Tragedy in blue; The eternal romance of the doomed jazz musician
by Robert Fulford

(The National Post, 22 March 2016)

As the legend so thoroughly teaches us, jazz was born in the brothels of New Orleans. For many years it was treated everywhere as saloon entertainment. It was an art form associated with pleasure, sometimes with ecstasy. It spoke with tremendous vigour, like pure energy turned into waves of sound. Novels of the 1920s and 1930s tell us that the word "jazz" was once a synonym for coitus.

Yet the cultural aura surrounding jazz is always tragic. Stories and films inevitably depict the disasters of the jazz life. Born To Be Blue, the new film about Chet Baker, turns out to be an essay in pathos, a bleak exploration of a talented trumpet player who couldn't give up heroin even though he knew it was ruining him.

At one point he imagines that he won't be able to play without it. At another he says he uses it because it makes him feel so good. Those words may be invented by Robert Budreau, who wrote and directed the movie, fictionalizing Baker's life. But a 1988 documentary, Let's Get Lost, contains the real Baker's similar response.

Asked when in his life he was happiest, he answers by describing a time when he got high with a mixture of heroin and cocaine.

Chet Baker lived to be 58, but for many years the people close to him feared he would die much sooner. Anyone who knows a little about jazz has noticed that many stars died young. Charlie Parker died at 34, Fats Navarro at 26, Clifford Brown at 25, Jimmy Blanton at 23. In 1931, before any of those people came along, Bix Beiderbecke, an alcoholic, died at 28, leaving memories of his beautiful cornet solos. He inspired Dorothy Baker's novel, Young Man with a Horn, which was adapted as a 1950 film with Kirk Douglas as a trumpet player too good, too virtuous, for the music of his day.

Those deaths were variously explained by alcohol, heroin, and overwork. The musicians were at the mercy of managers and bookers who sent them out on endless road trips. Family life was at best sporadic.

The wife who was left behind with three of Chet Baker's four children said that he dropped in and out of their lives at unpredictable times. Money was scarce. A heroin habit is never less than expensive.

When John Keats and Percy Bysshe Shelley both died in the 1820s before they reached 30, they set the standard for romantic death. Ever since, any high-quality artist who dies in youth has been given a special place in the folklore of death. Were Charlie Parker alive today, at age 95, he would be a revered elder. As it is, though, he remains more alive, forever at his best on record. His admirers, who perk up even at a few Parker notes heard in a restaurant or on a movie sound track, are jazz fans, people so devoted to jazz that it becomes a kind of cult. For a while they see much of the world through jazz and count it an important part of their education -- maybe even the most important part, as it was for me.

I was recruited into the cult by a book -- a 1946 memoir by a clarinetist, Mezz Mezzrow, Really the Blues (recently republished by the New York Review of Books). At the age of 14 I was given it by a friend of my father, who had heard I was interested in music. It unfolded for me an endlessly interesting world, a separate universe governed by Louis Armstrong, by the soprano saxophonist Sidney Bechet and by their friends. I wanted to know everything about it.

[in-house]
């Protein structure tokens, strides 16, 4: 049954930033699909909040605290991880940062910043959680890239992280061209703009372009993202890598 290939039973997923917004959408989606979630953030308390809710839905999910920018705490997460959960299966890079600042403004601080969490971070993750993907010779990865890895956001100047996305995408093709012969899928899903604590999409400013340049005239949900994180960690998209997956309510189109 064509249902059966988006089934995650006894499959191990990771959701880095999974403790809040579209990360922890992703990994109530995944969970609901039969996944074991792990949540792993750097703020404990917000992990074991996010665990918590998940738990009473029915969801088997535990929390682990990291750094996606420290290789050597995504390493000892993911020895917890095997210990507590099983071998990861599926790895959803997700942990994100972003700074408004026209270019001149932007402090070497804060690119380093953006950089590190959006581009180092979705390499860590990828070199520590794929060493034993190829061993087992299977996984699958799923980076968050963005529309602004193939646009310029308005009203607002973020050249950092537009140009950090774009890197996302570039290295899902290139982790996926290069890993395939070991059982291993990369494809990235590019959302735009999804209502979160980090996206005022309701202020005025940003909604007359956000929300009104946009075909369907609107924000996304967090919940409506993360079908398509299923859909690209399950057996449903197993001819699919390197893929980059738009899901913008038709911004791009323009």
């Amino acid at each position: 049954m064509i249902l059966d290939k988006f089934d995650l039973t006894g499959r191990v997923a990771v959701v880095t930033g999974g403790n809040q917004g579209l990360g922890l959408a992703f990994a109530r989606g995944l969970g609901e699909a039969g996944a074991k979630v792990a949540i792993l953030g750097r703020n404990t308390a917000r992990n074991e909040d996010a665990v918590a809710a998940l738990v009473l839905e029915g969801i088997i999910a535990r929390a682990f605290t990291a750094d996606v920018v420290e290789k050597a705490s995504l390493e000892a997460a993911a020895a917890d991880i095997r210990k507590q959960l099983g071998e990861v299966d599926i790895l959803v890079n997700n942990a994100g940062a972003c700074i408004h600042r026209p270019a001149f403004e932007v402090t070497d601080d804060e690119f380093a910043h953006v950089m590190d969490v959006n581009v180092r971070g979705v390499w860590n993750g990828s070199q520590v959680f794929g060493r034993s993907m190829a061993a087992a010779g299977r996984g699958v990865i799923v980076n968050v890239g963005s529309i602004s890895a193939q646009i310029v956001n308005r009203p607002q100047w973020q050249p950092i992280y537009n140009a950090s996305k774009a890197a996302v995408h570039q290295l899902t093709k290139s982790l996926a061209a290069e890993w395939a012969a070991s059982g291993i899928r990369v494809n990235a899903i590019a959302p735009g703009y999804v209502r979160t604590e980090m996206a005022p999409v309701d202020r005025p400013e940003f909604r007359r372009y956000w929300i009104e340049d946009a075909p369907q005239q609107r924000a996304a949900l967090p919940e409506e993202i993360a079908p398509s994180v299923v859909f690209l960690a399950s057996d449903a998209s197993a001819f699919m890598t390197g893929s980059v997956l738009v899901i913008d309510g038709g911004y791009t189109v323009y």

Half a dozen years later I became the Toronto correspondent of Down Beat, the American magazine for musicians. It was a parttime job with part-time pay (in the low single digits) but it was one great gig. It entitled me, a 20-year-old fan, to interview half the jazz giants in the world: Duke Ellington, Peewee Russell, Gerry Mulligan -- even Sidney Bechet. They were just as interesting as I had dreamt they would be. My education progressed.

They taught me so much I needed to know -- about tradition and its vital role in the present, about an honest and authentic life as compared to an existence devoted mainly to money. Most of all about race.

Mezzrow, who began life as Milton Mesirow in a Russian-Jewish Chicago family, believed that he could be a real jazz musician only if he joined the race that invented jazz. For him, a white man like Chet Baker was automatically excluded. Mezzrow married a black woman, moved to Harlem and declared himself a "voluntary Negro." When he was arrested for dealing drugs (to Armstrong, among others) he asked that he be placed among the black inmates. He was afraid he might be attacked by racist whites. Born To Be Blue has an evocative performance from Ethan Hawke as Baker, beaten-down and heroinwracked. Carmen Ejogo plays to great effect the unfortunate Jane, who tries to drag him back from the power of what may be the most enticing drug in the world. Unfortunately, neither the script nor the direction helps them much. The script is thin, the direction too much like every other film about jazz.

Watching Born To Be Blue, I thought of another re-imagination of a jazz life, Geoff Dyer's 1991 book, But Beautiful. It's a collection of richly conceived stories about Ellington, Thelonious Monk, Bud Powell and several others, including Baker. In his ingenious way, Dyer writes about Baker's singing performance from the standpoint of the songs he chose to sing.

"Chet left a song feeling bereft," Dyer wrote. "When he played it the song needed comforting; it wasn't his playing that was packed with feeling, it was the song itself, feeling hurt. The song itself cried out to anyone who would listen: please, please, please." That one aspect of Baker's performance is caught precisely by Born To Be Blue.

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